By Vincent Hanleyimage

 I have many different passions but there’s a special one that rages in my middle-aged heart. Many people may think I am mad but it is the idealism of the majestic, elusive All Ireland Hurling Championship that makes my heart beat faster day after day.

Close your eyes …. Think of summer. What do you see? I see midges swooping and dancing through a languid sunset. I see heatdrenched Limerick jerseys shuffling through the streets of Thurles where bellows of banter waft along with the whiff of cider that floats from the open doors of packed pubs in Liberty Square. Inside D D Corbett’s a bitter alcoholic draws tears from the crowd with a soft, sweet rendition of ‘Slievenamon’. On a street corner a humming chipvan mumbles its invitation to giddy children as the June sun beats down. The Pecker Dunne sits, perched on a flat stone wall, plucking and strumming, twanging banjo chords as he winks at those who pass. A smile broadens his foggy beard as coins glint and twinkle from the bottom of his banjo case. Hoarse tinkers flog melted chocolate and paper hats on the brow of a humpbacked bridge as we move closer to the field of legends. The drone of kettle-drums and bagpipes rise from the Sean Treacy Pipe Band as they parade sweat-soaked warriors around the green hallowed sod. A whistle rings on high, ash smacks on ash and the sliothar arrows between the uprights. A crash of thunder and colour erupts from the terraces …… I see the Championship!!!

The championship is something special. What else has such a choking grasp on an Irishman’s heart? What else has the power to cram Knockaderry Church on a Saturday night and leave it sleeping on Sunday Championship mornings? What else draws the likes of Mike Quilty and Mike Wall and sits them among roaring, red-faced lunatics in the shadow of the crowded Old Stand? What else exists that plucks the cranky farmer from the milking parlour and flings him into a concrete cauldron sixty miles across the province? There are those who swear the apocalypse would not have the same effect….

Some of my earliest memories are of ‘The Championship’. I remember travelling with my father in Tom Howard’s black Morris Minor for the Munster semi-final in 1962 to see Ringy and the Rebels take on the might of Tom Cheasty, Ned Power and Frankie Walsh’s Waterford. Another day in Cork, saw me crammed like a sardine behind the city goal as I watched Cregan and Grimes emerge to mesmerise the Premier County. Another vivid memory is of Glenroe’s own ‘Banger’ O’Brien with blood streaming from his temple, raising a fist to the crowd, ‘Waterford are bate and Limerick are in the All Ireland!’ ….. But oh to be a hurler …. To sprint from the tunnel in Limerick like a greyhound from the traps. To hear the eruption from forty thousand sunburnt fans, to see the swish of flags among a sea of faces. It’s only something I can dream about but nonetheless it’s the greatest passion that rages in my heart.

The Championship is more precious than life for many. I’ve seen grey-haired men gazing into half empty glasses reeling off the names of the great ones, like prayers. I’m afraid I too follow suit. Ask me who’s the Minister for Finance and your question will be greeted with indifference. I simply couldn’t care less. But ask me where Carlow senior hurlers play and instantly I say, ‘Dr. Cullen Park’ … to the left at Church Street, up Clarke Street and half a mile out the Tower Road. Monaghan? Pairc Ui Tieghernan .. on the slope of George’s Hill, overlooking the County town. Where do Sligo play? Markievicz Park in the heart of Sligo town. ‘Bless me father, for I’m a fanatic!’ But oh to be a hurler…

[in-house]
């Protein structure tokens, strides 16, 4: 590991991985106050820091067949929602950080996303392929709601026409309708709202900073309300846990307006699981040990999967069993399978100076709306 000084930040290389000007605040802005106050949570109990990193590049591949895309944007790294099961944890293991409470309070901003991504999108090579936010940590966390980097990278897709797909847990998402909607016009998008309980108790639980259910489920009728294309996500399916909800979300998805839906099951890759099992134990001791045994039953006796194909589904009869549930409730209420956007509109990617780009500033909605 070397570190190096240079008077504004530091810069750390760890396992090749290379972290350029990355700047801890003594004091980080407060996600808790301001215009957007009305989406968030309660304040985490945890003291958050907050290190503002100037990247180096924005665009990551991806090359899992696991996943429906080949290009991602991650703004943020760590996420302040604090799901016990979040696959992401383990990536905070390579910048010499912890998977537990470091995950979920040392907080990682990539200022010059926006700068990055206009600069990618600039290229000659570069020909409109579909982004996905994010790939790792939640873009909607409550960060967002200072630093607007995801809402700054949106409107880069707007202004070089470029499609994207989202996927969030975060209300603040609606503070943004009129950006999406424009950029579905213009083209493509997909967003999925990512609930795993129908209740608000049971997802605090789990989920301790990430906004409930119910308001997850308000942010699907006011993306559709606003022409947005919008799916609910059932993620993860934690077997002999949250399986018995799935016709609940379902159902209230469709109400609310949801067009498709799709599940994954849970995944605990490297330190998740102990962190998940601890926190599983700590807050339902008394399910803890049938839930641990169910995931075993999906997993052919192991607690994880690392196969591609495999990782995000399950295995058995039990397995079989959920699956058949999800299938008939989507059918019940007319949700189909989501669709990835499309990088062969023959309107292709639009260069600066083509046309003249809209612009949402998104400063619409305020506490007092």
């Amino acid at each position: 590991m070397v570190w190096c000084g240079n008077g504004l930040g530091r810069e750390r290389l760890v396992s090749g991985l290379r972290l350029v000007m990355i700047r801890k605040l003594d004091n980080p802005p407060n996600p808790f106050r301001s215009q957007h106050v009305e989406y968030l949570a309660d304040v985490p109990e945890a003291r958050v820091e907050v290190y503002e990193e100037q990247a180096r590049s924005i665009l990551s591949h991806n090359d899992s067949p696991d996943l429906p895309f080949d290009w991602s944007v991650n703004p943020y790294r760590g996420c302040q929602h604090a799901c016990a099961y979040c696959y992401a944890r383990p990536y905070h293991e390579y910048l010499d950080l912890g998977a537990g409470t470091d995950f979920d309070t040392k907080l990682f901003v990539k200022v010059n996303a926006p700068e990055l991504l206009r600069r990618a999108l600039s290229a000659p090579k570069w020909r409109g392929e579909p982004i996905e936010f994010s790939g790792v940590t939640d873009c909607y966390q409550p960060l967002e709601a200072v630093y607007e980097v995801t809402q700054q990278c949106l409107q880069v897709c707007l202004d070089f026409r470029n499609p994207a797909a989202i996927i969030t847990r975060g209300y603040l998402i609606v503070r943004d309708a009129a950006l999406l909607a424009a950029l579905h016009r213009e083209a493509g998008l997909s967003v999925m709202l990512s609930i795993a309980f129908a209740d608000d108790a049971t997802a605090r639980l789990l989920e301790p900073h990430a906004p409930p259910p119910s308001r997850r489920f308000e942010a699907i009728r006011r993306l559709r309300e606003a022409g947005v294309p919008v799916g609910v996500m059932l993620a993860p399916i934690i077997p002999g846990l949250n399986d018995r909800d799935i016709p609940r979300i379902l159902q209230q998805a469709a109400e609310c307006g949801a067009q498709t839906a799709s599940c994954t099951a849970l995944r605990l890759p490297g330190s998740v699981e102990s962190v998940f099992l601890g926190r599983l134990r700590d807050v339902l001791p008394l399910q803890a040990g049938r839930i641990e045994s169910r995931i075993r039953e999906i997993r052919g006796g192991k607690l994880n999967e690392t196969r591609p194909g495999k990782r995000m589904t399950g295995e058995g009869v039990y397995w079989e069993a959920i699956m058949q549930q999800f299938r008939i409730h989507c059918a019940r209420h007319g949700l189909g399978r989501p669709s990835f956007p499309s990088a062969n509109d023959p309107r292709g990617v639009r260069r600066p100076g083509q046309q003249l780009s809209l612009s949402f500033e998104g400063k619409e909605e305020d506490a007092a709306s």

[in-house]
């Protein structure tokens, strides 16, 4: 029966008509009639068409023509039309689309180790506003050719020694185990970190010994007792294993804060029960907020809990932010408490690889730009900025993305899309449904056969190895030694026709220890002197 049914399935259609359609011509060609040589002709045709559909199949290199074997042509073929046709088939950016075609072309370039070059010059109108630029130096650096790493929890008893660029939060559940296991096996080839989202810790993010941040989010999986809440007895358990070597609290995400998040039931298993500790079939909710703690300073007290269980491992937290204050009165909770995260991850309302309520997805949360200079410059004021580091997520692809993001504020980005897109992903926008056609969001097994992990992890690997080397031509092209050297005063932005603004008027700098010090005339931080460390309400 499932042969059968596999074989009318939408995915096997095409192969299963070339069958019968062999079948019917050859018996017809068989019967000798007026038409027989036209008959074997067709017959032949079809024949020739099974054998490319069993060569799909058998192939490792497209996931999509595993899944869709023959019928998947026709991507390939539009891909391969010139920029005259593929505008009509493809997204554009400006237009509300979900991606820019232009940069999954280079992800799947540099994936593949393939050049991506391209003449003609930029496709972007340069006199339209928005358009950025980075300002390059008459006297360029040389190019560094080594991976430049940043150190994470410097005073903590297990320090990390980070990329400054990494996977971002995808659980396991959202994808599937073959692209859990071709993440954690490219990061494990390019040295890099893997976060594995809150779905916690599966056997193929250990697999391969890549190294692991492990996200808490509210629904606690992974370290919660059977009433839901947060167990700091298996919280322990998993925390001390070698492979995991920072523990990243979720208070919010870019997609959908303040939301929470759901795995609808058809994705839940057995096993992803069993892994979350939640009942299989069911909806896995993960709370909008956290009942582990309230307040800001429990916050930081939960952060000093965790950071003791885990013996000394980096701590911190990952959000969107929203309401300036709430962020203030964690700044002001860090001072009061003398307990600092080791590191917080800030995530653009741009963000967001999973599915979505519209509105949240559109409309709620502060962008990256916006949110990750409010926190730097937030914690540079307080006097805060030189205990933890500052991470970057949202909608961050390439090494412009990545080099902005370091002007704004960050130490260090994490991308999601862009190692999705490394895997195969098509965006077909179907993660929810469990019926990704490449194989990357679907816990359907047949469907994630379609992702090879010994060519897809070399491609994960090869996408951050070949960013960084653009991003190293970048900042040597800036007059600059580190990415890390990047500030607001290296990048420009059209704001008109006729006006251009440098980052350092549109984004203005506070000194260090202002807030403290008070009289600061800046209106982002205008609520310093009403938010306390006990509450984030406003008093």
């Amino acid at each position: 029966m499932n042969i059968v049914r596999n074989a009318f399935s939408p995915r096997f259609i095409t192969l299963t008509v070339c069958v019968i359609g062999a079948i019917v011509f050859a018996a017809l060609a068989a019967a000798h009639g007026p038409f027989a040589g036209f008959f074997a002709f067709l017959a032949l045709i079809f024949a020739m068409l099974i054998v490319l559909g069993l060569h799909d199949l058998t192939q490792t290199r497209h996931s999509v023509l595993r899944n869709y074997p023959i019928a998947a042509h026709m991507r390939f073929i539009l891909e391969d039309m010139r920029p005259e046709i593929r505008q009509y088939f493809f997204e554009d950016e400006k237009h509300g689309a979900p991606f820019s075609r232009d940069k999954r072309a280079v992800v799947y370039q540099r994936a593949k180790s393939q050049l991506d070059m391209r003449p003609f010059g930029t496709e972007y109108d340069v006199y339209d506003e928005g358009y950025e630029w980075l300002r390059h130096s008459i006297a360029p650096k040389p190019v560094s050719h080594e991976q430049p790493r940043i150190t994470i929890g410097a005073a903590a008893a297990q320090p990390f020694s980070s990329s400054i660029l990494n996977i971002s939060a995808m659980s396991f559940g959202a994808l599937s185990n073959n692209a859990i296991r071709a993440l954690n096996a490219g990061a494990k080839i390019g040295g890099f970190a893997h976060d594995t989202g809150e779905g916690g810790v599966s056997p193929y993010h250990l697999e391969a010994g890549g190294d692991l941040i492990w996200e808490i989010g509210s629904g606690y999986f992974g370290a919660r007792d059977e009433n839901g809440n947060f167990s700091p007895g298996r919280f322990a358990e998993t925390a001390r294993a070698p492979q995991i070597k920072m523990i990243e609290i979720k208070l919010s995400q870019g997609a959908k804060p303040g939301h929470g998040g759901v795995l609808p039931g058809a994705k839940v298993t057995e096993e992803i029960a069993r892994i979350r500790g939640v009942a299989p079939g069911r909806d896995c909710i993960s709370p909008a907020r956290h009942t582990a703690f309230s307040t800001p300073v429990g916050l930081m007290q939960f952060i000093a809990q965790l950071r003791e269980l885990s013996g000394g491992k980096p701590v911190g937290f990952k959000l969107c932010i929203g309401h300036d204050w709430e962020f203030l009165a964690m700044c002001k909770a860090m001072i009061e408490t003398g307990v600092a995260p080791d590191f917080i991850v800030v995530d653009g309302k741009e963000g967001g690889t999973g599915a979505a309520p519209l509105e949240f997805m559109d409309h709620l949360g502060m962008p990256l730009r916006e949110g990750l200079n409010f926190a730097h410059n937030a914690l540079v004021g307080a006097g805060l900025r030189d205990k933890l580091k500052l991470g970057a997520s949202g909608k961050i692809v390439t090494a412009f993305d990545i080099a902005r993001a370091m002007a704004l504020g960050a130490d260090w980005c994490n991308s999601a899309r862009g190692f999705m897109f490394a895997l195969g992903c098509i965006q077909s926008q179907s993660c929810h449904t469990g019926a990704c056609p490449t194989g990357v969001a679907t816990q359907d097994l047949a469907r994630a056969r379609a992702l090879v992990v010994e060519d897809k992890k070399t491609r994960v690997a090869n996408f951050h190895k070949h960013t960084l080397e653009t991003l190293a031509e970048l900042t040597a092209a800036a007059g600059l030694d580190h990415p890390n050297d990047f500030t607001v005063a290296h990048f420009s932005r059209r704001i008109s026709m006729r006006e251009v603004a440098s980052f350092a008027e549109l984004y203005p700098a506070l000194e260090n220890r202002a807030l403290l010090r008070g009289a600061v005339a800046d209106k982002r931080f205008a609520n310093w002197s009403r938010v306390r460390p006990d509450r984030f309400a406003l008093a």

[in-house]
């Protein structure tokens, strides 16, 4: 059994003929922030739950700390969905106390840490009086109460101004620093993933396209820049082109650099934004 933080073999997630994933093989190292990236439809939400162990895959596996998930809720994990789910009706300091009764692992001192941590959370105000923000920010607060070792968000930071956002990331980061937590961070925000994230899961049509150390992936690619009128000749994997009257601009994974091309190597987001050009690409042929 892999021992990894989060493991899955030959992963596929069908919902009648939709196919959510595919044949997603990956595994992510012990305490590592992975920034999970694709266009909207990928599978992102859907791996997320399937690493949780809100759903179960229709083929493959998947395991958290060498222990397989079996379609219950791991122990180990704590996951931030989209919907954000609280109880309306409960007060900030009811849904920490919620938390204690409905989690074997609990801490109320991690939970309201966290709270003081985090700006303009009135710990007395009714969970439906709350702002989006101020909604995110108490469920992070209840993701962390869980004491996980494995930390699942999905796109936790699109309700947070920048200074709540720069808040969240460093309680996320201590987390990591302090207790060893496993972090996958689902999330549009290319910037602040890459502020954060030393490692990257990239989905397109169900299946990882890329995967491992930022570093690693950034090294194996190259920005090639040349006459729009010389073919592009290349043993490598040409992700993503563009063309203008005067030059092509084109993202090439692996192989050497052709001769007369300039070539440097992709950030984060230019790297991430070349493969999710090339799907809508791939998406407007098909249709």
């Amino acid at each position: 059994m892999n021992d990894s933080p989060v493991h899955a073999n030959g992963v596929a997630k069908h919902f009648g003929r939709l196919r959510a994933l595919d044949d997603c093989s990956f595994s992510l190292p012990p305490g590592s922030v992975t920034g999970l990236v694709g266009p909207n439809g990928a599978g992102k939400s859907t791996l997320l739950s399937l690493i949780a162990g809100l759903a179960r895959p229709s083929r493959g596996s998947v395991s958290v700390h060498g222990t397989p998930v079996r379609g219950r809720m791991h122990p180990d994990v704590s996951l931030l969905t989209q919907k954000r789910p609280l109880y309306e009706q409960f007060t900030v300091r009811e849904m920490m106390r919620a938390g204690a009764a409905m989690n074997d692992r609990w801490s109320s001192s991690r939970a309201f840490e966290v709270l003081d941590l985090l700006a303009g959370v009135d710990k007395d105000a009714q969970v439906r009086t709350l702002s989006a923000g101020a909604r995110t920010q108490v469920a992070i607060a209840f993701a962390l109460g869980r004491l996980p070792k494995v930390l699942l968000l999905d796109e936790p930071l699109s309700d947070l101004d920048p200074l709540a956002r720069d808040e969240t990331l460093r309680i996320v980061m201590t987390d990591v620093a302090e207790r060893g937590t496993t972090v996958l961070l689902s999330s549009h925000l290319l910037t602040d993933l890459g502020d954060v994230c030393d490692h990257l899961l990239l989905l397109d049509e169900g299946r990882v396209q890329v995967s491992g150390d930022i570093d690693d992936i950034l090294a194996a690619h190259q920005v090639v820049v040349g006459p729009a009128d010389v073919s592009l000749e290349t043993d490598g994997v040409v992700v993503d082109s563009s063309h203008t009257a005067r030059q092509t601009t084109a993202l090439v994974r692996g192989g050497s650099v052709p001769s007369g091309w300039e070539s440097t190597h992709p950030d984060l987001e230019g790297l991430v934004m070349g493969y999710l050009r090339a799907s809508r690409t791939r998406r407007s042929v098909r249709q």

If the truth be known I couldn’t hurl spuds to ducks. The boss of my hurley has seen the arse of a Friesian cow more often than it has the crisp leather stitching of an O’Neill’s sliothar! Okay, I’ve had my own All Irelands up against the gable end and in and around the mother’s flower beds but that’s as far as it went for me. My dad was the same but come June and the chirp of the sparrow, you can be guaranteed we’d be stuck in that long snake of traffic, as it slithered its way to Cork, Limerick, Thurles and other far flung fields. The terrace is where the real nectar of hurling comes to a head – when every Joe Soap in the country stands together on the same patch of cement with their eyes fixed on the same lush, green carpet…..

Open your eyes again…. The hazes of summer lie in distant days as the chilled weathergods spit and splutter their wintry flu over the land. And there’s that sodden Minister for Finance, Michael Noonan, on the box waffling about stability, and growth, and austerity and ….Oh for God’s sake roll on the Championship!!

Because for me, and thousands like me, the ‘one absolutely beautiful thing’,



ENLIGHTENED, Ciaran O’Sullivan’s new Art Exhibition, Red Door Gallery, Newcastle West.


By Vincent Hanley

I have known Ciaran since he came to teach Art in SMI nearly seven years ago now. As time has passed we have come to treasure him as a teacher and as the distinguished artist that he has become. He has that rare quality of being both an artist and a teacher who inspires his students. Not only can he talk the talk but, as we see here tonight, he can also walk the walk! I have also witnessed the quiet, serene way he uses Art as therapy – he has the ability to reach out to the most troubled and difficult student.